When we compare male offspring produced by mothers of different mating status, we show that virgin T. ludeni females laid significantly larger male eggs than mated females, and the resultant larger male eggs developed to larger deutonymphs and adults (Table 1). In principle, larger males have advantages in male-male competition (Andersson 1994; Emlen 2008; Hunt et al. 2009; Suzaki et al. 2013; Shelly 2018). Ohzora and Yano (2008) reveal that although size is not measured, sons from virgin mothers disperse faster and start guarding females sooner than those from mated mothers in T. urticae, suggesting that the former may have better mating success than the latter. However, our data from the two mate competition tests do not support this notion because larger SVF and smaller SMF had the same mating success when they were allowed to compete for a female (Figure 2). In an experiment on T. urticae with a design similar to ours, Oku and van den Beuken (2017) did not find any difference in mate-searching behaviour between SVF and SMF. These suggest that maternal mating status affects neither mating success nor mate-searching behaviour of their sons.

When we tested the lifetime fecundity of SVF and SMF, we found that SVF produced significantly more daughters than SMF (Figure 3B). Furthermore, compared to SMF, SVF contributed to a significantly faster increase of daughter population growth (Table 2, Figure 4). These data strongly suggest that when a female has no chance to mate, she produces sons that can yield more daughters at a higher speed. This strategy compensates the loss of producing daughters for virgin females through their sons' production of more daughters at a faster rate in the next generation. As a result, SVF may be able to found a colony faster as compared to SMF. The resource allocation strategy taken by virgin T. ludeni females and its consequences reported above may be attributed to the notion that large males generally have more sperm available for copulation (Wiernasz et al. 2001; Locatello et al. 2008; Anthes et al. 2014; O'Dea et al. 2014; Sturm 2014) and replenish their sperm reserves faster (O'Dea et al. 2014) than small males because testis size usually increases with body size (Gage 1994; Simmons 2012).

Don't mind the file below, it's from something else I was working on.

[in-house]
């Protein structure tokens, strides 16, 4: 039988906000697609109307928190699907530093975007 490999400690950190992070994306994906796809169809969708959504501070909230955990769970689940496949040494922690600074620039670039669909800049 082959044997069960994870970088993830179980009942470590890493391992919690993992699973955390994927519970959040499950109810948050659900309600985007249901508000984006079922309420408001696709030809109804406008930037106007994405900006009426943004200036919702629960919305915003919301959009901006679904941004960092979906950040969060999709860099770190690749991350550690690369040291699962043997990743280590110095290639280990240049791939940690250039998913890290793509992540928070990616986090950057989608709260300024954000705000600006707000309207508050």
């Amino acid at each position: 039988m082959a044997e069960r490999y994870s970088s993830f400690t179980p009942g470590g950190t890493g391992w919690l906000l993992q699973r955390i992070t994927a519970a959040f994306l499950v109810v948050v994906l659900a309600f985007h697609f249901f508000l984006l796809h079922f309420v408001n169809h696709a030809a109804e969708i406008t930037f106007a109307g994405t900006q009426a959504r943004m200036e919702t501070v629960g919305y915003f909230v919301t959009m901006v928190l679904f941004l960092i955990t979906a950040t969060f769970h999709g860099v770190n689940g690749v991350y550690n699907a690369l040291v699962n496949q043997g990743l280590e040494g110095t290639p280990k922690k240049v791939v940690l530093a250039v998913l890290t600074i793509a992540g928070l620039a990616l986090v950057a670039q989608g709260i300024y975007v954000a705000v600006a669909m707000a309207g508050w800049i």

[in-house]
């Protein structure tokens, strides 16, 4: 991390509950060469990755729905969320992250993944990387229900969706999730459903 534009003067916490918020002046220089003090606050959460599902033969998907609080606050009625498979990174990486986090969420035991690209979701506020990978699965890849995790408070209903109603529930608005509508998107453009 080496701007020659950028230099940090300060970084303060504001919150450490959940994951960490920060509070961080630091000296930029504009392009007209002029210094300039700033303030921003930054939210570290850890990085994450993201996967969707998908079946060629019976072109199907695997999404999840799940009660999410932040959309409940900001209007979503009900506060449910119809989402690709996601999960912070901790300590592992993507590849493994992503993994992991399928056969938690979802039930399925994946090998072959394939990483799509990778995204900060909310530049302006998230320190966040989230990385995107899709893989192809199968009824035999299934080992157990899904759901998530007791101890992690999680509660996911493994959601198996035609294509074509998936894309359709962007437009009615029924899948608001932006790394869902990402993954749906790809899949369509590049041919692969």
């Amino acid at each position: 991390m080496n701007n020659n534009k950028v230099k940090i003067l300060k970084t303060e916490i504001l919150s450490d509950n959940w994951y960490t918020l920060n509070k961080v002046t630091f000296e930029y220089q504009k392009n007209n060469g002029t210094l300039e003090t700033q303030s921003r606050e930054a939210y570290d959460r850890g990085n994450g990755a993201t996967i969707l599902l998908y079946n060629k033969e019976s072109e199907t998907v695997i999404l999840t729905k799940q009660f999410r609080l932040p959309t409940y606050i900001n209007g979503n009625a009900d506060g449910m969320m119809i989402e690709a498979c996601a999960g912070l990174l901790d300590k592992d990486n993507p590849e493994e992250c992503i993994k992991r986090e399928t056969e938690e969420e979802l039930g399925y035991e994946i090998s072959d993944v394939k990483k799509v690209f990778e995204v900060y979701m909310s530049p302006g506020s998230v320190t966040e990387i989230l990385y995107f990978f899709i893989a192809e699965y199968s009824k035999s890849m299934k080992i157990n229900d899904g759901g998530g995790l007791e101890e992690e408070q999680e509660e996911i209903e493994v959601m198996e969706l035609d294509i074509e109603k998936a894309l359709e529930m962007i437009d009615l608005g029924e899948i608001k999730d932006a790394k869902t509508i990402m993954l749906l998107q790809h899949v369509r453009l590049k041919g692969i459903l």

Mating may be costly to males, including expenditure on sperm and seminal fluid production (Voorhies 1992; Pitnick 1996), mate access (Barnes & Partridge 2003; Metzler et al. 2016), and immune defence against sexually transmitted pathogens (Schwenke et al. 2016), which could reduce resources for somatic maintenance (Vinogradov 1998). As a result, mating may cut males' future survival (Roff 1992; Stearns 1992; Cichoń 2001; Roff & Fairbairn 2007). Because SVF sire more eggs than SMF, the former are expected to spend more resources for reproduction and to live shorter lives. However, both SVF and SMF had similar longevity, suggesting that survival of T. ludeni males is not dependent on their reproductive expenditure or their mothers' mating status.

In conclusion, this study provides the first empirical evidence that the virgin females strategically allocate more resources to their sons, which can produce more daughters at a higher rate, in a haplodiploid mite. In a newly invaded scenario where population is small and females are more likely to be virgin, this feature may increase the chance for the species to become established.


We thank Professor Z.-Q. Zhang for identification of this spider mite to species. We also thank three anonymous reviewers for their constructive comments and suggestions, which have significantly improved the paper. This work was supported by the New Zealand-China Doctoral Research Scholarships Programme.



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© Systematic & Applied Acarology Society
Peng Zhou, Xiong Zhao He, and Qiao Wang "Sons from virgin mothers produce more daughters in a haplodiploid mite," Systematic and Applied Acarology 23(9), 1869-1878, (28 September 2018).
Received: 21 August 2018; Accepted: 21 September 2018; Published: 28 September 2018
female mating status
male mating success
male reproductive success
spider mite